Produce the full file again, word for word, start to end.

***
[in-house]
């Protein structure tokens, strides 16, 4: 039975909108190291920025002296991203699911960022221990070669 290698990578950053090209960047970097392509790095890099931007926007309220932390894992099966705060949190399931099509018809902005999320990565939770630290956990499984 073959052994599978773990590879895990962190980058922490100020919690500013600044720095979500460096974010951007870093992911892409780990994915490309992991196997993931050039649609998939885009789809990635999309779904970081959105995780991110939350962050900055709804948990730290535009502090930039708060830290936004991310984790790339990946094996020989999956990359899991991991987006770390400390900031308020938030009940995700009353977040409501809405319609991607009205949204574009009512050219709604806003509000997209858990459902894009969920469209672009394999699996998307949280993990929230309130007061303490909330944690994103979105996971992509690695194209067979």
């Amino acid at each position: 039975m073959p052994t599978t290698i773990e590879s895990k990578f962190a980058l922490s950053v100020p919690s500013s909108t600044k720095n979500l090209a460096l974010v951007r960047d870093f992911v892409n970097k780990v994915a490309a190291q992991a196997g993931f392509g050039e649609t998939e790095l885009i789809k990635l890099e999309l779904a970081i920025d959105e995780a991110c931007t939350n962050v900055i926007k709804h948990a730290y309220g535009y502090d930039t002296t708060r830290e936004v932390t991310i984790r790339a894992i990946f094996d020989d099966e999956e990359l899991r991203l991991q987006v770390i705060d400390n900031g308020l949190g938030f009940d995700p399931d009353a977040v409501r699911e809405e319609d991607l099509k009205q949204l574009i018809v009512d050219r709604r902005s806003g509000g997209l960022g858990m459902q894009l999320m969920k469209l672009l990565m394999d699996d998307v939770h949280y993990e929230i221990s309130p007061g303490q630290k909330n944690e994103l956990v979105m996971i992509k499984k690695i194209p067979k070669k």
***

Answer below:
[in-house]
């Protein structure tokens, strides 16, 4: 039975909108190291920025002296991203699911960022221990070669 290698990578950053090209960047970097392509790095890099931007926007309220932390894992099966705060949190399931099509018809902005999320990565939770630290956990499984 073959052994599978773990590879895990962190980058922490100020919690500013600044720095979500460096974010951007870093992911892409780990994915490309992991196997993931050039649609998939885009789809990635999309779904970081959105995780991110939350962050900055709804948990730290535009502090930039708060830290936004991310984790790339990946094996020989999956990359899991991991987006770390400390900031308020938030009940995700009353977040409501809405319609991607009205949204574009009512050219709604806003509000997209858990459902894009969920469209672009394999699996998307949280993990929230309130007061303490909330944690994103979105996971992509690695194209067979």
């Amino acid at each position: 039975m073959p052994t599978t290698i773990e590879s895990k990578f962190a980058l922490s950053v100020p919690s500013s909108t600044k720095n979500l090209a460096l974010v951007r960047d870093f992911v892409n970097k780990v994915a490309a190291q992991a196997g993931f392509g050039e649609t998939e790095l885009i789809k990635l890099e999309l779904a970081i920025d959105e995780a991110c931007t939350n962050v900055i926007k709804h948990a730290y309220g535009y502090d930039t002296t708060r830290e936004v932390t991310i984790r790339a894992i990946f094996d020989d099966e999956e990359l899991r991203l991991q987006v770390i705060d400390n900031g308020l949190g938030f009940d995700p399931d009353a977040v409501r699911e809405e319609d991607l099509k009205q949204l574009i018809v009512d050219r709604r902005s806003g509000g997209l960022g858990m459902q894009l999320m969920k469209l672009l990565m394999d699996d998307v939770h949280y993990e929230i221990s309130p007061g303490q630290k909330n944690e994103l956990v979105m996971i992509k499984k690695i194209p067979k070669k």